Lotus Cars has announced that the Emira sports car will be its next and final internal combustion model as it prepares itself to become an exclusively electric brand. The historically British manufacturer says its Chinese owners, the Zhejiang Geely Holding Group, are preparing a cash injection of $2.8 billion to swap to EVs and expand its footprint.
While the present market makes those items feel as though they could conflict with each other, Lotus thinks that the climate will be different a few years from now and plans on going EV only by 2028. In the meantime, the Emira is scheduled to launch in July.
Base-model Emiras will come with a turbocharged 2.0-liter four-cylinder (likely sourced from Volvo/Geely) while higher end trims get the same supercharged Toyota V6 that’s in the Evora and costs substantially more. While the company hasn’t said how the vehicles will be priced, it did say to expect it to fall within the existing lineup.
This excludes the Evija EV that will be going into production later this year, which probably has many breathing a sigh of relief. The plug-in model will have a limited production run of 130 units and is supposed to retail at an estimated $2.3 million. Saying it’s something different for the brand is an understatement, though so is the Emira (bottom of the page).
Rather than shooting for the maximum amount of performance physics will allow, the coupe is focused on updating equipment and making Lotus products more livable. Ditching rollup windows, adding infotainment, and trying to mitigate NVH is likely to make the Emira pudgier than its soon-to-be-discontinued siblings. But we’ll have to wait to see if that makes the model less exciting to drive.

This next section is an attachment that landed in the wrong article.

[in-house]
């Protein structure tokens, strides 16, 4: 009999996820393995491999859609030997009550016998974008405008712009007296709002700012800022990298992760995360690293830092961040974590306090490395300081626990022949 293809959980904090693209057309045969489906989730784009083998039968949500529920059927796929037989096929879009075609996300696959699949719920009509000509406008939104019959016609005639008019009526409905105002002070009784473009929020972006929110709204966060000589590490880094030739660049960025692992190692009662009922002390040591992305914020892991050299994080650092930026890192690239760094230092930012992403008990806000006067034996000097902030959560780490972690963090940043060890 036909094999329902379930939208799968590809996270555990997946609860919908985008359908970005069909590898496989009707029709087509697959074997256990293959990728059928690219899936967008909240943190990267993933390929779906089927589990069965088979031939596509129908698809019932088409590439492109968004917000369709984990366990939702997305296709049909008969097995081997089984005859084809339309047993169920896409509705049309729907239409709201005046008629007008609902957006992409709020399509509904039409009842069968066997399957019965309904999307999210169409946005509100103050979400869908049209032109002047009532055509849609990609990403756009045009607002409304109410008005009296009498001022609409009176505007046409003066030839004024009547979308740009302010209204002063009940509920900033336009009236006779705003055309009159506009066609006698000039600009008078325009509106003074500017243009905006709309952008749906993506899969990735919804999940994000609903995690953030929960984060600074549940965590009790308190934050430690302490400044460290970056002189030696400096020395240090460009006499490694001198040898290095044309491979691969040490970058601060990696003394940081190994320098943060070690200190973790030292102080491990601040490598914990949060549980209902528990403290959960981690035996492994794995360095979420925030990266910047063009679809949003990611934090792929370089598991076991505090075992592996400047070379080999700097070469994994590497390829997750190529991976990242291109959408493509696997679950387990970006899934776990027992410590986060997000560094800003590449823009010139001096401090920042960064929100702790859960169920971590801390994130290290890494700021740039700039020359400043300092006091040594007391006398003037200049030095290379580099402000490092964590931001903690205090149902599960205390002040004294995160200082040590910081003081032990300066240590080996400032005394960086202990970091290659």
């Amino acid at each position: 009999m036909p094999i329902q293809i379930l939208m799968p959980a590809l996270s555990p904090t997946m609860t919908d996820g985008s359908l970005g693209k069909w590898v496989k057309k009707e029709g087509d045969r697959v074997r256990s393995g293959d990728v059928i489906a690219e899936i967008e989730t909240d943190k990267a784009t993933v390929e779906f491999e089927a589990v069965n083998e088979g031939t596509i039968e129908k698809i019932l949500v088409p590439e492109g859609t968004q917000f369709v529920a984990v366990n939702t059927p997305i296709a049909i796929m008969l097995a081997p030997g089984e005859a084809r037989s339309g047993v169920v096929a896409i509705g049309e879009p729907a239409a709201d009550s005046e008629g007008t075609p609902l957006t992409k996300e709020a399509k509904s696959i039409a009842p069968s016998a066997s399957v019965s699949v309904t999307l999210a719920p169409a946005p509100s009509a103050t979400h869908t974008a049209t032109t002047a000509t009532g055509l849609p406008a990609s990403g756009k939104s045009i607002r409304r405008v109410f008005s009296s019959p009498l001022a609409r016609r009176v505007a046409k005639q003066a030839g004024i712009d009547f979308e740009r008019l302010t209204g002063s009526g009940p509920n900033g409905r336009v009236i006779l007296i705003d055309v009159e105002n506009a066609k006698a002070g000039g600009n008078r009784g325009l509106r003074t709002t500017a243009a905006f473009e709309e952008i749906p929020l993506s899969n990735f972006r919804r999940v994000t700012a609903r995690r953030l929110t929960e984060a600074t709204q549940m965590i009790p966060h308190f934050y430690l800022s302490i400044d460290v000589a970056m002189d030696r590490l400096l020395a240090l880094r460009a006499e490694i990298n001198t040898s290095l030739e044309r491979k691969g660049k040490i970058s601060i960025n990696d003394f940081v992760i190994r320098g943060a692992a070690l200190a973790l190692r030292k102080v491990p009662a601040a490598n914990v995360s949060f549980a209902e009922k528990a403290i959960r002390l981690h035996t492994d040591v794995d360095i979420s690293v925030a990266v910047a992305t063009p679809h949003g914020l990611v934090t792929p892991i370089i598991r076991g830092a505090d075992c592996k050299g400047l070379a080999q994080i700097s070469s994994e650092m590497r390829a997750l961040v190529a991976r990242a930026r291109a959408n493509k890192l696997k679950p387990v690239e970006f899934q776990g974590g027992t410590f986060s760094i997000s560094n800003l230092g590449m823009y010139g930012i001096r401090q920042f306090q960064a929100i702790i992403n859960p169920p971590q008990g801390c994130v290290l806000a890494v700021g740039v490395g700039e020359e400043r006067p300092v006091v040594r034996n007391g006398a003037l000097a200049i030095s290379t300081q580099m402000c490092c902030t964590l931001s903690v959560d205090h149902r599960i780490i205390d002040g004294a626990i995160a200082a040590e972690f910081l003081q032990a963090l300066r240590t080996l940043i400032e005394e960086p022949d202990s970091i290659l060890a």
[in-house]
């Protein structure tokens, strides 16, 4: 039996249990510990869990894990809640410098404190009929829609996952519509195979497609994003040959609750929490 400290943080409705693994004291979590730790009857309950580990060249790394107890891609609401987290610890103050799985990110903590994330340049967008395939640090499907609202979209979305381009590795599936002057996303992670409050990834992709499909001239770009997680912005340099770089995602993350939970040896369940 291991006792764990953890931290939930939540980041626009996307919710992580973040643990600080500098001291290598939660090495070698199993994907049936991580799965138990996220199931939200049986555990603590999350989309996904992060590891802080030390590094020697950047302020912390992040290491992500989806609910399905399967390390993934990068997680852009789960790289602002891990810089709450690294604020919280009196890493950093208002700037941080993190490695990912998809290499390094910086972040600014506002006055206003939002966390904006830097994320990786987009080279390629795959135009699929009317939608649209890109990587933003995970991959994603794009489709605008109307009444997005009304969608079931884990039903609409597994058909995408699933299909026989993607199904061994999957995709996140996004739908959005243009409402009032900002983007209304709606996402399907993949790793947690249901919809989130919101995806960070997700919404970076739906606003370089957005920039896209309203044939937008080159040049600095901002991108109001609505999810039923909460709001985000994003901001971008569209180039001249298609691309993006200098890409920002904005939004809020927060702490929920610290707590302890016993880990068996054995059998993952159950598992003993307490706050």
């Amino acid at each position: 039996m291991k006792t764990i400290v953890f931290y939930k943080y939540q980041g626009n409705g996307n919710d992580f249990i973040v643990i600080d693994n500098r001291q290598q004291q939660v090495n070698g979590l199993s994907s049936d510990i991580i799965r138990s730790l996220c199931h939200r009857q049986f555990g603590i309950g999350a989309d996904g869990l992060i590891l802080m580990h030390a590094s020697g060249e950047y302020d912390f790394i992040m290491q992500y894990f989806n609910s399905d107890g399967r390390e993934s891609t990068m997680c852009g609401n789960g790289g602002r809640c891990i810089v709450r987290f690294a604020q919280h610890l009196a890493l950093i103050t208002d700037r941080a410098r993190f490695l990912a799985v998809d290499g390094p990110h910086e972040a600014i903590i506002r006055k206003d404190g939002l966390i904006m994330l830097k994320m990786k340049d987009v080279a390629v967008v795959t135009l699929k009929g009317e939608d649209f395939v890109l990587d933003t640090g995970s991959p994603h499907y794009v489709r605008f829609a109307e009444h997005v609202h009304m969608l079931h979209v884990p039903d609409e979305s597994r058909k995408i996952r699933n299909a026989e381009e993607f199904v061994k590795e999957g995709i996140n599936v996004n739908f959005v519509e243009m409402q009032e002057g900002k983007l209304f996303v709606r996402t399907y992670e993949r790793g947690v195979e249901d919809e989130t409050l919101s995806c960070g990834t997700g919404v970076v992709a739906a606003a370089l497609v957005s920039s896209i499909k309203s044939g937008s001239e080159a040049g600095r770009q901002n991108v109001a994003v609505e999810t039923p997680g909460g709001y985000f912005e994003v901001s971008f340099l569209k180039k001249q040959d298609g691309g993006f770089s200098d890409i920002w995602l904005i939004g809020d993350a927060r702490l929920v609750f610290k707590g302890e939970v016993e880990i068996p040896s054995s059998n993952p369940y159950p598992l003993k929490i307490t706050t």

Regardless, this is to be the internal combustion engine’s last hurrah with the company. Lotus said that all subsequent products will be battery-electric only, without the need to soften the transition by building a decade of hybrids. Leadership has said that the firm might have clung to the idea of building vehicles designed almost entirely around driving excitement for too long, hurting its sales volume in the process. But the new solution seems almost as extreme and kind of makes the Lotus tradition of building featherweight cars impossible. Battery packs are extremely heavy, though engineers can use them to keep the center of mass exceptionally low.
Lotus currently manufactures a little over 1,000 extremely lightweight sports cars annually. But Geely thinks it can expand that figure tenfold by tapping online sales, expanding its dealer network around the globe, and making Lotus products more mainstream.
[Images: Lotus Cars]